[zeromq-dev] Too much ZeroMQ overhead versus plain TCP Java NIO Epoll (with measurements)

gonzalo diethelm gdiethelm at dcv.cl
Wed Aug 29 21:14:23 CEST 2012

Julie, it is a little exasperating that you keep posting these numbers (and related questions) but, to date, have not shown the CODE used to get them. It is not possible to give a meaningful answer to your questions without looking at the EXACT code you are using. Furthermore, it would be very useful to be able to RUN the same code in one's machine, to ascertain whether the behavior is the same as you are reporting, and maybe fix something in 0MQ.

Best regards,

Gonzalo Diethelm
DCV Chile

From: zeromq-dev-bounces at lists.zeromq.org [mailto:zeromq-dev-bounces at lists.zeromq.org] On Behalf Of Julie Anderson
Sent: Wednesday, August 29, 2012 1:19 PM
To: ZeroMQ development list
Subject: Re: [zeromq-dev] Too much ZeroMQ overhead versus plain TCP Java NIO Epoll (with measurements)

New numbers (fun!). Firstly, to make sure I was comparing apples with apples, I modified my tests to compute one-way trip instead of round-trip. I can't paste code, but I am simply using a Java NIO (non-blocking I/O) optimized with busy spinning to send and receive tcp data. This is *standard* Java NIO code, nothing too fancy. You can google around for Java NIO. I found this link<http://www.cordinc.com/blog/2010/08/java-nio-server-example.html> that shows the basics. You can also do the same thing in C as you can see here<http://stackoverflow.com/questions/27247/could-you-recommend-some-guides-about-epoll-on-linux/6150841#6150841>.

My test now consists of:

- JVM A sends a message which consist of the ascii representation of a timestamp in nanos.
- JVM B receives this message, parses the long, computer the one-way latency and echoes back the message to JVM A.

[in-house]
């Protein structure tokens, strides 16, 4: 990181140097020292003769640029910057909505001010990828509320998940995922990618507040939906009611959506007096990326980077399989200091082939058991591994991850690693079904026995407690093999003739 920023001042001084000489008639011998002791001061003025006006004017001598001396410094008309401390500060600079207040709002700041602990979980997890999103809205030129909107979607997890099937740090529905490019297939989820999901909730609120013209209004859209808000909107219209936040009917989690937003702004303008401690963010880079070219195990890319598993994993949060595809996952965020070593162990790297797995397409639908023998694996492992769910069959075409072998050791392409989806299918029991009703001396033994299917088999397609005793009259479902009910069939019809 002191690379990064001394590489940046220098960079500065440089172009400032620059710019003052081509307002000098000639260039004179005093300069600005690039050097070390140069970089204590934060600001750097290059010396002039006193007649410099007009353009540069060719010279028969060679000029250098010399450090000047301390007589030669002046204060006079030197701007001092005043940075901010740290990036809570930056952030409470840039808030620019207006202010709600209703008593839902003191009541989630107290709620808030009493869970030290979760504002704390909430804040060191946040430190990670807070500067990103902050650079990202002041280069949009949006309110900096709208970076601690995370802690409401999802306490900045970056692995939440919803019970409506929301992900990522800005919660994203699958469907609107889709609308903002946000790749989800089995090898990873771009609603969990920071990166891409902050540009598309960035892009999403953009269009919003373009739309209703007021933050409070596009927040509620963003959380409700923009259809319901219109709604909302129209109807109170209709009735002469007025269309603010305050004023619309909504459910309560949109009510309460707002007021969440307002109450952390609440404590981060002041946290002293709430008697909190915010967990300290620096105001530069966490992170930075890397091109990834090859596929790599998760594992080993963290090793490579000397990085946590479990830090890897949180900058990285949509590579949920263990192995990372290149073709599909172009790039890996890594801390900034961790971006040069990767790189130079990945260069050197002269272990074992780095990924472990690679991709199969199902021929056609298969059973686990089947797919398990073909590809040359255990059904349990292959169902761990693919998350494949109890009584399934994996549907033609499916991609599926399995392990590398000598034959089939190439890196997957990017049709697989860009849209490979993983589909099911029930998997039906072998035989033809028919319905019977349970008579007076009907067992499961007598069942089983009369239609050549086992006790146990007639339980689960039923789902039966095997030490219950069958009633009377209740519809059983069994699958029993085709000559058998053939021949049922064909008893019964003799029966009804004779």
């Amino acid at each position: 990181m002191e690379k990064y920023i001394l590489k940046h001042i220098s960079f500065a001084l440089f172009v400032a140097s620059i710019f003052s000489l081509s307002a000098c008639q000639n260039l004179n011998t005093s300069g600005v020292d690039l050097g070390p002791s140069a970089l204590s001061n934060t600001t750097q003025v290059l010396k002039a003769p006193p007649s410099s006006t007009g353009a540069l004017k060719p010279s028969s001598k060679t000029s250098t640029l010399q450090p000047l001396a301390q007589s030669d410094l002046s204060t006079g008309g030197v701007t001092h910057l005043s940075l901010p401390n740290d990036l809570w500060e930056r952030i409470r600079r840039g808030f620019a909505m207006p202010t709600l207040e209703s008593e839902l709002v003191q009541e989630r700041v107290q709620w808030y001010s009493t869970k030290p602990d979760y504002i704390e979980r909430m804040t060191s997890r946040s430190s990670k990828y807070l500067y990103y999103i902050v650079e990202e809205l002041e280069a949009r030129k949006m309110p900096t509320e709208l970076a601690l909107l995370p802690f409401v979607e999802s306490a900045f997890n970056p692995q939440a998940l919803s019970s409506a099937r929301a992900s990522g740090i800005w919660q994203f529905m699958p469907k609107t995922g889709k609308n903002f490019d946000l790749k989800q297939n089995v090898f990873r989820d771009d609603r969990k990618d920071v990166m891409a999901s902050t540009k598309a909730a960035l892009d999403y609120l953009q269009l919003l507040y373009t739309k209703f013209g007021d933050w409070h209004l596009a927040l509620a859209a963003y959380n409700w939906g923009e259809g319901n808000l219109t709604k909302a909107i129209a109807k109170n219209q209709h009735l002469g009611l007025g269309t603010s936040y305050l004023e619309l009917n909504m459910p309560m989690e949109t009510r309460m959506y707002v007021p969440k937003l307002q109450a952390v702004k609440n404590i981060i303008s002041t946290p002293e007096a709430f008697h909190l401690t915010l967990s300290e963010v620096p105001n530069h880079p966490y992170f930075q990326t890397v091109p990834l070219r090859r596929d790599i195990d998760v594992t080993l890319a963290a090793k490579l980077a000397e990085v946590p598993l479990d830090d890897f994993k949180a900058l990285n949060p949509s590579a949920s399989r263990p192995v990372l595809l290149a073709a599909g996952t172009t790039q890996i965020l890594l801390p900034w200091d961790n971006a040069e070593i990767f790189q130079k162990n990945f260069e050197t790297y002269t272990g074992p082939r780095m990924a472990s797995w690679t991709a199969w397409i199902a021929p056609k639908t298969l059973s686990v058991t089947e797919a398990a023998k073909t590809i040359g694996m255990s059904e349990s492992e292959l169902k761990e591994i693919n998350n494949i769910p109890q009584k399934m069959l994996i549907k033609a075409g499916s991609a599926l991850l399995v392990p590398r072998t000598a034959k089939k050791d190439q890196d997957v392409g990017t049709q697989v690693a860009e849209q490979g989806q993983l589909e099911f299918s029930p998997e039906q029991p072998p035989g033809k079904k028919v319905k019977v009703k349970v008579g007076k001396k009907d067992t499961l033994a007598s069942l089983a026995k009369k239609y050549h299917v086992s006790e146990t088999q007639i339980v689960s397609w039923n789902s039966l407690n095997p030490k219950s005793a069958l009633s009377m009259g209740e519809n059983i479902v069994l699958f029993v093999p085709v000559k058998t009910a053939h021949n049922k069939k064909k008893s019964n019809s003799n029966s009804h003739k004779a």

- JVM A receives the echo, parses the ascii long and makes sure that it matches the one it sent out.
- Loop back and send the next message.

So now I have both times: one-way and round-trip.

I ran my test for 1 million messages over loopback.

For ZeroMQ I am using the local_lat and remote_lat programs included with latest zeromq from here: git://github.com/zeromq/libzmq.git<http://github.com/zeromq/libzmq.git>

The results:

- ZeroMQ:

./local_lat tcp://lo:5555 13 1000000
./remote_lat tcp://<> 13 1000000

message size: 13 [B]
roundtrip count: 1000000
average latency: 19.674 [us] <==== this is one-way

- Java NIO: (EPoll with busy spinning)

Round-trip: Iterations: 1,000,000 | Avg Time: 16552.15 nanos | Min Time: 12515 nanos | Max Time: 129816 nanos | 75%: 16290 nanos | 90%: 16369 nanos | 99%: 16489 nanos | 99.999%: 16551 nanos

One-way trip: Iterations: 1,110,000 | Avg Time: 8100.12 nanos | Min Time: 6150 nanos | Max Time: 118035 nanos | 75%: 7966 nanos | 90%: 8010 nanos | 99%: 8060 nanos | 99.999%: 8099 nanos

Conclusions: That's 19.674 versus 8.100 so ZeroMQ overhead on top of TCP is 142% or 11.574 nanoseconds !!! That's excessive. I would expect 1 microsecond overhead there.

So questions remain: